College is a ‘high risk’
Almost 30 students at the taxpayer-funded Moora Residential College are living in an unsafe facility, according to expert reports.
A series of structural condition and site reports commissioned for the State Government in April last year found the college posed a high risk to occupants because of significant fire safety issues.
Concerns included the building’s lack of fire separation, non-compliant hydrant system and an inadequate fire detection and warning system.
Another report said the north end extensions of the boys and girls wing, associated rooms 5-6 and 23-25, and the gym and adjacent rooms should be considered for demolition.
Rooms in the College considered “high priority” for refurbishment include the kitchen, laundry, foyer, administration, and the girls and boys showers and toilets.
Rooms considered a “priority” for refurbishment include girls and boys residential dormitory wings, including corridors, lounges and bedrooms.
One report stressed that in the event of fire, sleeping occupants may not receive sufficient warning of fire or smoke.
Consultants also recommended major refurbishments at the college as a matter of priority or high priority.
The State Opposition has seized on the reports as the Government faces mounting pressure over its decision to close the college next year.
A rally organised by the Country Women’s Association to protest the closure was held at Parliament House yesteday.
Nationals MLC for the Agricultural Region Martin Aldridge has questioned why the Government cited budgetary considerations and fire risks for the closure, while not taking immediate steps to address those risks for students.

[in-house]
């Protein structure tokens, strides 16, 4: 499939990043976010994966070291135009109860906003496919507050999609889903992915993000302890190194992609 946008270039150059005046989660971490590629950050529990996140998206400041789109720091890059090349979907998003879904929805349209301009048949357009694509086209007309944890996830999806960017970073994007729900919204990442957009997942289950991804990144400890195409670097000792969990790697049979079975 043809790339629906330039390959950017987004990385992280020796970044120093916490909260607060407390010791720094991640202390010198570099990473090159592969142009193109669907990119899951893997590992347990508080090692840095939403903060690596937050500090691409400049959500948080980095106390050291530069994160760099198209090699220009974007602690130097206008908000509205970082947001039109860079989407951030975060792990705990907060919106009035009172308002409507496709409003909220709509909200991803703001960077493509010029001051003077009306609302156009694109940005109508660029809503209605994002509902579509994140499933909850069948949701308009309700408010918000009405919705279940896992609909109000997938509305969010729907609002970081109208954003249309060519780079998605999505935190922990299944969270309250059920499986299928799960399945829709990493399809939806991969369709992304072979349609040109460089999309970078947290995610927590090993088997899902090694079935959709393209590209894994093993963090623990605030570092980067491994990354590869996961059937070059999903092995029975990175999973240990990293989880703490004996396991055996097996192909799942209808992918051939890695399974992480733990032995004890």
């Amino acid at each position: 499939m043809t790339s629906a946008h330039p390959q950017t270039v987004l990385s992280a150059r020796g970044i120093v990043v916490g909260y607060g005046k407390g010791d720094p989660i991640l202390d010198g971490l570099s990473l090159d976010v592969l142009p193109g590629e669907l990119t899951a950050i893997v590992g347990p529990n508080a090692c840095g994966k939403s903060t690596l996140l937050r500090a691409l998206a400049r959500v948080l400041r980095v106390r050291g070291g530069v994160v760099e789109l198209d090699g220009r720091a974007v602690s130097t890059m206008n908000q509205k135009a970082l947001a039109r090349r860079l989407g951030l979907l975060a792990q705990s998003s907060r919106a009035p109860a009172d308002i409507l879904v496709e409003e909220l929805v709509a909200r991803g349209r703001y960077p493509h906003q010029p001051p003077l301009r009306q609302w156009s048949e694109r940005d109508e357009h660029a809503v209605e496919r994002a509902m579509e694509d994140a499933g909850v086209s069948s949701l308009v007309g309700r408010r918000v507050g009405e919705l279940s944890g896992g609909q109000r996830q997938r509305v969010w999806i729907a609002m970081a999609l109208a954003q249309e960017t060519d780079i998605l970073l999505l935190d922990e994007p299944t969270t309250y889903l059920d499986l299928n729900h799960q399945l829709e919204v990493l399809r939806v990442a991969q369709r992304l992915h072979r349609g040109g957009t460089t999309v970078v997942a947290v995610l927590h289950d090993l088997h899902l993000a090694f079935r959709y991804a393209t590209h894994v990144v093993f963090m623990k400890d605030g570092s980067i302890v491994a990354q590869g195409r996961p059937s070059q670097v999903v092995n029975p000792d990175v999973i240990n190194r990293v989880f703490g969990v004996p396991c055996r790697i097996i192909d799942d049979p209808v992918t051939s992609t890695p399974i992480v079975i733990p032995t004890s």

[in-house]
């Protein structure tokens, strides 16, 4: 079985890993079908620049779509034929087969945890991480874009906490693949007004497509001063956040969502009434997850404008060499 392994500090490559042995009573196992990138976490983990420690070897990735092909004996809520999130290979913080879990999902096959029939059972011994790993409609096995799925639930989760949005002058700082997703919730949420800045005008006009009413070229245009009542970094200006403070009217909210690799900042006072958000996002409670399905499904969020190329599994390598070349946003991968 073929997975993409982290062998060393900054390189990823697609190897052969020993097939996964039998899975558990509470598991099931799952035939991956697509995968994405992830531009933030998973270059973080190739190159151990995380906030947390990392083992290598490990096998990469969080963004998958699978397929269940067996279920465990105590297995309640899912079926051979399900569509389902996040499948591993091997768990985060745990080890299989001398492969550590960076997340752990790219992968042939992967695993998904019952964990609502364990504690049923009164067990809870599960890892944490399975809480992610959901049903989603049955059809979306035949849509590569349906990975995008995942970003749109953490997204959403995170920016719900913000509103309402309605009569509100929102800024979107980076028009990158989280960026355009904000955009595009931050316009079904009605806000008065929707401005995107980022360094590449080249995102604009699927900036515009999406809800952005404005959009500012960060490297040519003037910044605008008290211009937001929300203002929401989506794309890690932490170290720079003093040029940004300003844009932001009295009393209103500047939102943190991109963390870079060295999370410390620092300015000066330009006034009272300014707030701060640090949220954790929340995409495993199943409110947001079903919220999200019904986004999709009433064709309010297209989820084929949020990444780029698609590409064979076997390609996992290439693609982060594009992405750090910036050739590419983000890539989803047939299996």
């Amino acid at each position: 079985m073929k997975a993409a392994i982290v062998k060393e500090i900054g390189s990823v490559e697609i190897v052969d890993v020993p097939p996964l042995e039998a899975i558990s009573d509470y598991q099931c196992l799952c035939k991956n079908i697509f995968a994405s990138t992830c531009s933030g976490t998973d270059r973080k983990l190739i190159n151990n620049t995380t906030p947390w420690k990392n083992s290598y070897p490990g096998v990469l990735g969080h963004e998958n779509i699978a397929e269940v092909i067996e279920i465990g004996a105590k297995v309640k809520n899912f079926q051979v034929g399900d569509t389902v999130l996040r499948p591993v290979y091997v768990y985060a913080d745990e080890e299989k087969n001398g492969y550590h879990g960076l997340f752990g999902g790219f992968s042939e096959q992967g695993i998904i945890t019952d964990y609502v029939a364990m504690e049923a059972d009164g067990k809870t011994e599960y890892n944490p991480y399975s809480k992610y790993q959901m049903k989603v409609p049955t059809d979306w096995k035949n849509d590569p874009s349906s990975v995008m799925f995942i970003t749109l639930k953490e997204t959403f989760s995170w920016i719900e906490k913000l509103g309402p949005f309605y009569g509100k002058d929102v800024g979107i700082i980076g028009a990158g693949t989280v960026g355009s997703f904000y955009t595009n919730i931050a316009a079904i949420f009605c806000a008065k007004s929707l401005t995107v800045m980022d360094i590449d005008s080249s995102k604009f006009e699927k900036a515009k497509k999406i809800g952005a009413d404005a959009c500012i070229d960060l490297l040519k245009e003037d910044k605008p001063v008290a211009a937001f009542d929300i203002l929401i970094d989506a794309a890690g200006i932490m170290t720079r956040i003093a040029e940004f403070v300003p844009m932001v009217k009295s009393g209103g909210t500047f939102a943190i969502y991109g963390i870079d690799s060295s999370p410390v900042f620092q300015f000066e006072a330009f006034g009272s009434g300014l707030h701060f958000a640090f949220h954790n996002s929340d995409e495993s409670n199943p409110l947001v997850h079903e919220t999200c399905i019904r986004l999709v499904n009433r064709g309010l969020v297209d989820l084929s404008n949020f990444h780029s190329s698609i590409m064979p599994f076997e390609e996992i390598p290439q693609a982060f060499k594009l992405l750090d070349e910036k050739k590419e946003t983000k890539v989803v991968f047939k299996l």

“If the college is so dangerous why on earth does the Government continue to allow children to remain there,” he said.
“The families and students of regional WA deserve better from their Government than continuously changing excuses, including that the State cannot afford to maintain the college, when their own State Budget tells another story.
“To put this into perspective, the annual operating cost to the State of keeping the Moora Residential College open equates to the construction of just 10m of MetroNet railway line.”
Minister for Education Sue Ellery said the Department of Education made every effort to ensure no student was put at risk at a WA school or facility.
“The Department of Education and Department of Finance’s building management and works will continue to assess and monitor the facility while there are students attending,” she said.
Ms Ellery blamed the former Barnett Government for unsafe conditions at the college, but gave no indication boarding students would be removed from the facility ahead of its planned 2019 closure.
She said major refurbishment and upgrades costed at $8.7 million would have been needed to keep the college open and address identified fire risks.
Member for Moore Shane Love, whose electorate includes Moora, said the Barnett Government announced an $8.7 million upgrade in August, 2016, but Labor “raided Royalties for Regions to fund its metro-centric election promises and that is where the money for Moora has gone”.
Premier Mark McGowan said Labor was simply trying to fix a Budget mess created by the Barnett Government’s “out of control spending”.
He said the Department of Education will provide year-long support to students who board at Moora Residential College and ensure smooth transitions to other education pathways.
In 2017 there were 32 students enrolled at Moora Residential College and this year, 29 students live at the facility.
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